The main tourist centres of Nadi, the Coral Coast and Suva have lots of handicraft shops. Savusavu (on Vanua Levu) and Lautoka also have lots of handicraft shops, which are quieter and where the salespeople are less pushy. Also, you can often buy interesting handicrafts direct from villages, particularly woven goods and carvings.

Look out for the 'Made in Fiji' label, a government-run initiative to support Fijian crafts and industries. For more information see www.fijianmade.gov.fj.

Popular souvenir items include:

  • Traditional artefacts such as war clubs, spears and chieftain cannibal forks, as well as kava bowls of various sizes, woven pandanus mats, baskets from Kioa, sandalwood or coconut soap, and masi (bark cloth) sold in the form of wall hangings, covered books and postcards.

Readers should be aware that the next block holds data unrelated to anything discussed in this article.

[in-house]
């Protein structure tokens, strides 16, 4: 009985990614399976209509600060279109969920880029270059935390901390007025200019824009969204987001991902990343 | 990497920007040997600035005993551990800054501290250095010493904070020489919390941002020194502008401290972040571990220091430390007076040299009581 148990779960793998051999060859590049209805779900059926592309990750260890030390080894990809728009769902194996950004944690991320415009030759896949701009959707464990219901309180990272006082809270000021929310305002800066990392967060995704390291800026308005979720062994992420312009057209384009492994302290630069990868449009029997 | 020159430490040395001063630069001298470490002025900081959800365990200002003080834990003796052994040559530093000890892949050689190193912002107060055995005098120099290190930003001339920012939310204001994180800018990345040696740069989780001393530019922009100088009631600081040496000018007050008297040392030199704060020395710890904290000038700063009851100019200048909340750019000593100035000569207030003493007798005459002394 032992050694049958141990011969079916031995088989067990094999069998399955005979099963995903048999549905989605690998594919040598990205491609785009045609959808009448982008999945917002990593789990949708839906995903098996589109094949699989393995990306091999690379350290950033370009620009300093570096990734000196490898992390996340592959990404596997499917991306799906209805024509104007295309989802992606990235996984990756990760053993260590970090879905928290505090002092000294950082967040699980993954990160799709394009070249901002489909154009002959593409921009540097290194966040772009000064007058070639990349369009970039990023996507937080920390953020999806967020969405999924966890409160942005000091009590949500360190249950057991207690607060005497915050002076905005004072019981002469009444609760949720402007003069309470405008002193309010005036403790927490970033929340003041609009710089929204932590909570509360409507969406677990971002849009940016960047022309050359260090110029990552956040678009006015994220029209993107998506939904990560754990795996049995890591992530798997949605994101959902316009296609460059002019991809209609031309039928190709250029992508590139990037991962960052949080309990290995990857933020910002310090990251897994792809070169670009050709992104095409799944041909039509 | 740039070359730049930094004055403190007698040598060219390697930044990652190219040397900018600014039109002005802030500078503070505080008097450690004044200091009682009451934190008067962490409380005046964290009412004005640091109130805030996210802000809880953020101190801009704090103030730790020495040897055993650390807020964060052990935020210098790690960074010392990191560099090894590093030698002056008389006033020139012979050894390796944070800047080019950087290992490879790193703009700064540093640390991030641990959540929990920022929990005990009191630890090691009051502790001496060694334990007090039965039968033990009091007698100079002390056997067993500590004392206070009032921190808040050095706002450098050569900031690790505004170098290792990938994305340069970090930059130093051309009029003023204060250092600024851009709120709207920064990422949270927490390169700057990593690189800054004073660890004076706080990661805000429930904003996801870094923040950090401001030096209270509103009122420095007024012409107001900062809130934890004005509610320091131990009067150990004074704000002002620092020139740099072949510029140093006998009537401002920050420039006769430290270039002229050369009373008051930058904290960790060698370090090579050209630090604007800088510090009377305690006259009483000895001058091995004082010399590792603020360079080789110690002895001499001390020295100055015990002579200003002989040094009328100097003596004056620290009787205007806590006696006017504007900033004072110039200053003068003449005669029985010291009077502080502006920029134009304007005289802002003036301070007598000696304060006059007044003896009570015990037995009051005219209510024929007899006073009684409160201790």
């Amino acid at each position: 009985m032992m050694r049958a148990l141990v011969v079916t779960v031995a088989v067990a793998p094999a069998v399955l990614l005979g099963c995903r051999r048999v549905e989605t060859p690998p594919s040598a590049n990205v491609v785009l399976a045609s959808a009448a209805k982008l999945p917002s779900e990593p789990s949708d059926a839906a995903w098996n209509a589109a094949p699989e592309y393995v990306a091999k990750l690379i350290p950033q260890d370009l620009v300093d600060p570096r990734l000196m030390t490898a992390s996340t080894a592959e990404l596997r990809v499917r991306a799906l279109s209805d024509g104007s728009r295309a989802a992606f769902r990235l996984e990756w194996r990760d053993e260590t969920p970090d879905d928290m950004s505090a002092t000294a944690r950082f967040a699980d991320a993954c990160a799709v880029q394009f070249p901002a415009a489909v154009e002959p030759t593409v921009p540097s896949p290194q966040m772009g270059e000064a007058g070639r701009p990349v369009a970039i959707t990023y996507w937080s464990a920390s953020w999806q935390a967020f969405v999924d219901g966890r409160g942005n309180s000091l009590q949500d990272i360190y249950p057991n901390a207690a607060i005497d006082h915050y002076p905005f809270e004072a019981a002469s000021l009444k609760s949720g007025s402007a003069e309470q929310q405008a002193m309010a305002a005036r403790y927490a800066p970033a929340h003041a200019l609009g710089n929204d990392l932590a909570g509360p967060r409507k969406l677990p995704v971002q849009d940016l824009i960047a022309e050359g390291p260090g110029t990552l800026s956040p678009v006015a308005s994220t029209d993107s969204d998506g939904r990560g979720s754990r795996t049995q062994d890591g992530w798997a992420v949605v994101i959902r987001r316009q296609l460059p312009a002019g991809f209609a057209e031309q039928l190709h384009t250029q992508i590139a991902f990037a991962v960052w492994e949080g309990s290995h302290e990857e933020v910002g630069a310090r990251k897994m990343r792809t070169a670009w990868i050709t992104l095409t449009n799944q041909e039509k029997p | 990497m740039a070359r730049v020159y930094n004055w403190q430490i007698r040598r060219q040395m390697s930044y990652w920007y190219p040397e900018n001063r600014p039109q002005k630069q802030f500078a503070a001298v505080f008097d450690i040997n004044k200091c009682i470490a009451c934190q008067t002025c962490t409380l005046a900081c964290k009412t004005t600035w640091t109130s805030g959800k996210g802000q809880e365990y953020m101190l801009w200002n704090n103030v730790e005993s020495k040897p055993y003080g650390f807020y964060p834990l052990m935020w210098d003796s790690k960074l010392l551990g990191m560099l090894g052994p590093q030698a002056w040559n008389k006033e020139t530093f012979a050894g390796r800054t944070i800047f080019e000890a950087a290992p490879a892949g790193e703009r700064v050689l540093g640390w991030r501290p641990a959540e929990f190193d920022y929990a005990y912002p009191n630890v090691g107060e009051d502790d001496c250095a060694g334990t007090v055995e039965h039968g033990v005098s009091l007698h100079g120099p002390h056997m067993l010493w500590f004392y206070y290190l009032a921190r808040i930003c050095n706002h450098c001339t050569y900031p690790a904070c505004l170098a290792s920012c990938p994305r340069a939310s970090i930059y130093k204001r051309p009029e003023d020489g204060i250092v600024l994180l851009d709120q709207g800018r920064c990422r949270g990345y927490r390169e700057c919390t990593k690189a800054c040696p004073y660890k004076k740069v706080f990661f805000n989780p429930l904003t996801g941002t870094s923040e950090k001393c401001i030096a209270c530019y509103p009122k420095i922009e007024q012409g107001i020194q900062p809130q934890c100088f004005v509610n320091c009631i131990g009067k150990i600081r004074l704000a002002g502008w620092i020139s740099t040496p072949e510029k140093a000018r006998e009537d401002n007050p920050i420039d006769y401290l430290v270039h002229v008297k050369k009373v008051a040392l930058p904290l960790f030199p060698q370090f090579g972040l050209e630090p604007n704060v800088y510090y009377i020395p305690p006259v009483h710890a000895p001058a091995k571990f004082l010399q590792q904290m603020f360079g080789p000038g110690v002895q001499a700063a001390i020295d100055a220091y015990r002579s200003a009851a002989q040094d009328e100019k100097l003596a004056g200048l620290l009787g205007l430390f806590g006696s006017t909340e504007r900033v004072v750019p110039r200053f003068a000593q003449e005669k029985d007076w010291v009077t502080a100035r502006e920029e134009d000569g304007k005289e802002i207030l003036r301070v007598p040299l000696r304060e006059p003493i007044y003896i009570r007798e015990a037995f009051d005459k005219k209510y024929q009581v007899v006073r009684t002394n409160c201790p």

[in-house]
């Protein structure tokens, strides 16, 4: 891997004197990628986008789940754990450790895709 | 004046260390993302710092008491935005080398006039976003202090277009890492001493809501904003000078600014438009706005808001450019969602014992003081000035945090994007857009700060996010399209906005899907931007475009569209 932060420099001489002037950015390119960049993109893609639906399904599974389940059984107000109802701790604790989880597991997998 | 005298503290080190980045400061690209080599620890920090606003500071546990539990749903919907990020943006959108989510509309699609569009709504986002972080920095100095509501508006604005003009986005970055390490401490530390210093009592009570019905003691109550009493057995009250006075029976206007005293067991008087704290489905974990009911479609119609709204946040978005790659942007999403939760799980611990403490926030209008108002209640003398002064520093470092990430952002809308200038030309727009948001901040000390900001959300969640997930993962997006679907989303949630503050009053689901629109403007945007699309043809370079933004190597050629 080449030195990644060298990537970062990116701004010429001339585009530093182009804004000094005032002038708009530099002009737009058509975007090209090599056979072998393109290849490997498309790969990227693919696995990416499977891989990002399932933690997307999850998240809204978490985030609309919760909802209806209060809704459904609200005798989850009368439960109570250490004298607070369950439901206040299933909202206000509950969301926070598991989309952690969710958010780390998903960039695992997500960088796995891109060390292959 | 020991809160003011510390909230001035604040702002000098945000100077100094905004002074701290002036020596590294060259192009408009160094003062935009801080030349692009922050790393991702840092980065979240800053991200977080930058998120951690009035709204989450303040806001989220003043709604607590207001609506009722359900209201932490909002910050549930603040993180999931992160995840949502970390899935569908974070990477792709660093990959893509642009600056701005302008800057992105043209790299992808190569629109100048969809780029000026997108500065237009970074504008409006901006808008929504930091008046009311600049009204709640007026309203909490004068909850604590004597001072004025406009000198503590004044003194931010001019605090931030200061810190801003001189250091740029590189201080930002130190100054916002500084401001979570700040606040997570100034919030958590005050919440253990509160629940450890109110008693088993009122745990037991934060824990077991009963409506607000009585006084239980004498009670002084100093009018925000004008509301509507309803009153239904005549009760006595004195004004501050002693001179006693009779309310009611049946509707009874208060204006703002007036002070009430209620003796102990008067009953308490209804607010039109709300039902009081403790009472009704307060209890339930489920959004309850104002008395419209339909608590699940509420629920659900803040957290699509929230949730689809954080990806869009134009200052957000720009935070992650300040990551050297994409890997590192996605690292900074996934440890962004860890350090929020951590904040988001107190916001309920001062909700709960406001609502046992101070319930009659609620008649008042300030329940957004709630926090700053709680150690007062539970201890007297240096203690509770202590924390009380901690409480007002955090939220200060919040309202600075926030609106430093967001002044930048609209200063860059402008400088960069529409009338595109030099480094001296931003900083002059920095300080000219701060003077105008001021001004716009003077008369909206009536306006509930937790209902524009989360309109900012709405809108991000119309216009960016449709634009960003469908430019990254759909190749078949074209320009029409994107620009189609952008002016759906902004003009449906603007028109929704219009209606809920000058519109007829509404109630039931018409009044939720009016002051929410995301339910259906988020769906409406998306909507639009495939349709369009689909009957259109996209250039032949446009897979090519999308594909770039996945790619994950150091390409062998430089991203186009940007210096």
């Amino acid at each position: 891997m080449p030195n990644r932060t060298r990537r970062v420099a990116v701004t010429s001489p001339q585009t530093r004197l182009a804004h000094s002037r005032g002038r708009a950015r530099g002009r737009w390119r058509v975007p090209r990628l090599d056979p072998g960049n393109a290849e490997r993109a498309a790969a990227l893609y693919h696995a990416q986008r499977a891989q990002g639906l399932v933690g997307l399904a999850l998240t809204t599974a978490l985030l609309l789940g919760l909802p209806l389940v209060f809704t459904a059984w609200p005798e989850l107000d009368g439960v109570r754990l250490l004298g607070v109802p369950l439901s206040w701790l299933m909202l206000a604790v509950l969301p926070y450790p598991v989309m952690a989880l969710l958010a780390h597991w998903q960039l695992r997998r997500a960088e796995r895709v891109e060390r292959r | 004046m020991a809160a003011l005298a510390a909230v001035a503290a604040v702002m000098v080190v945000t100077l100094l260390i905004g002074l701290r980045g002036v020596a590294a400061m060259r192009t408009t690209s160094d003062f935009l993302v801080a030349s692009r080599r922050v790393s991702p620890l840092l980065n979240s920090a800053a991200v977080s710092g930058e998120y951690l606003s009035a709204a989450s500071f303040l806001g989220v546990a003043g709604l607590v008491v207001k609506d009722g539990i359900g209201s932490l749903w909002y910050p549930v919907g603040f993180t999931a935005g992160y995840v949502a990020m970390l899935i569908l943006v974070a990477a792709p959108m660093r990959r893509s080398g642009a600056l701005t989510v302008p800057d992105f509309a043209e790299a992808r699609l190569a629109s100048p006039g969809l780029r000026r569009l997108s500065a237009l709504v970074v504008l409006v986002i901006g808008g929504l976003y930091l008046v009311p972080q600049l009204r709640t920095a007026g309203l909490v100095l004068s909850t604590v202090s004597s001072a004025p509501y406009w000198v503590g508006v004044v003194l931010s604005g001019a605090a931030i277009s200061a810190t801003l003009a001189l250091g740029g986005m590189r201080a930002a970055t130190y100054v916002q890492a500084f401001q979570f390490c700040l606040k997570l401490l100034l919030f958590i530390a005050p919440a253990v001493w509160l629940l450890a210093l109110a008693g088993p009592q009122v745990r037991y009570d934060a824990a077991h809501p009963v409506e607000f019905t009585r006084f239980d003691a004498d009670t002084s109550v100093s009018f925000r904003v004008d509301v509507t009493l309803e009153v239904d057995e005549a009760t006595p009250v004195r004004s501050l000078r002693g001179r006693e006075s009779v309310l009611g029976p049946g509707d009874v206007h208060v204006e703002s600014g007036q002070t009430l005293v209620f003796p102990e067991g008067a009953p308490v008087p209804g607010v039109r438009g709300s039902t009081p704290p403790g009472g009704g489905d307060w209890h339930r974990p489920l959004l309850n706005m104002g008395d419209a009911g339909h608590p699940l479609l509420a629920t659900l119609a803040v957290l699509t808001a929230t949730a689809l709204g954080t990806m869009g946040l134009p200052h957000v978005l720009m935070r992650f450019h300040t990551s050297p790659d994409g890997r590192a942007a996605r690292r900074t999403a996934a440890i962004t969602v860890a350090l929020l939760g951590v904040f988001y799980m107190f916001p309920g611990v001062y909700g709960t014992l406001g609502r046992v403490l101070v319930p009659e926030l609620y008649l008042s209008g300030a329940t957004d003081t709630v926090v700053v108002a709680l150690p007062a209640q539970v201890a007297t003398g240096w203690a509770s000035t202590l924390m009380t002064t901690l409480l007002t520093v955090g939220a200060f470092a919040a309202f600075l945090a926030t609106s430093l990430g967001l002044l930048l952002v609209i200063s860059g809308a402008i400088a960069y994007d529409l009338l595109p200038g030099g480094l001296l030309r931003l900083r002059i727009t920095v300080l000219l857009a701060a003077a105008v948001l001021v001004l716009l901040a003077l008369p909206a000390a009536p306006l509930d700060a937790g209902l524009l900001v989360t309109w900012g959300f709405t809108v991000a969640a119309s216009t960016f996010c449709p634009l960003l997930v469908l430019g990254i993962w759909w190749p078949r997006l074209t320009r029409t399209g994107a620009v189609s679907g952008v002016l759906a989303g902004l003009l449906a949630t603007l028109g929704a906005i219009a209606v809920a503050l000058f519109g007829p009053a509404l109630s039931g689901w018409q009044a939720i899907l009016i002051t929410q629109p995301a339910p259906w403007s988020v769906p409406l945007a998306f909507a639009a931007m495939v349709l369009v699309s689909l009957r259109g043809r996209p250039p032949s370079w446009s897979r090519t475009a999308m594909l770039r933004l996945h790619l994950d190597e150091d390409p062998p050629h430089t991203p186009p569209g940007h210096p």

• Pottery can be a good buy – if you can get it home in one piece.
  • Clothing shops in Suva and Nadi have bula shirts (a masi- or floral-design shirt) and fashion items by local designers. There are also vibrant saris and Indian jewellery on sale.
  • Stuffed, masi-patterned teddies called Bula Bears are Taveuni specialities and are quite cute.

Be cautious about buying wooden artefacts. A label reading ‘treated wood’ doesn’t guarantee an absence of borers. Inspect items closely for holes or other marks, or you may end up paying more for quarantine in your own country than you did for the actual piece.

Bargaining

Indigenous Fijians generally do not like to bargain; however, it’s customary in Indo-Fijian stores, especially in Nadi and Suva. Indo-Fijian shop owners and taxi drivers consider it bad luck to lose their first customer of the day, so you can expect an especially hard sales pitch in the morning.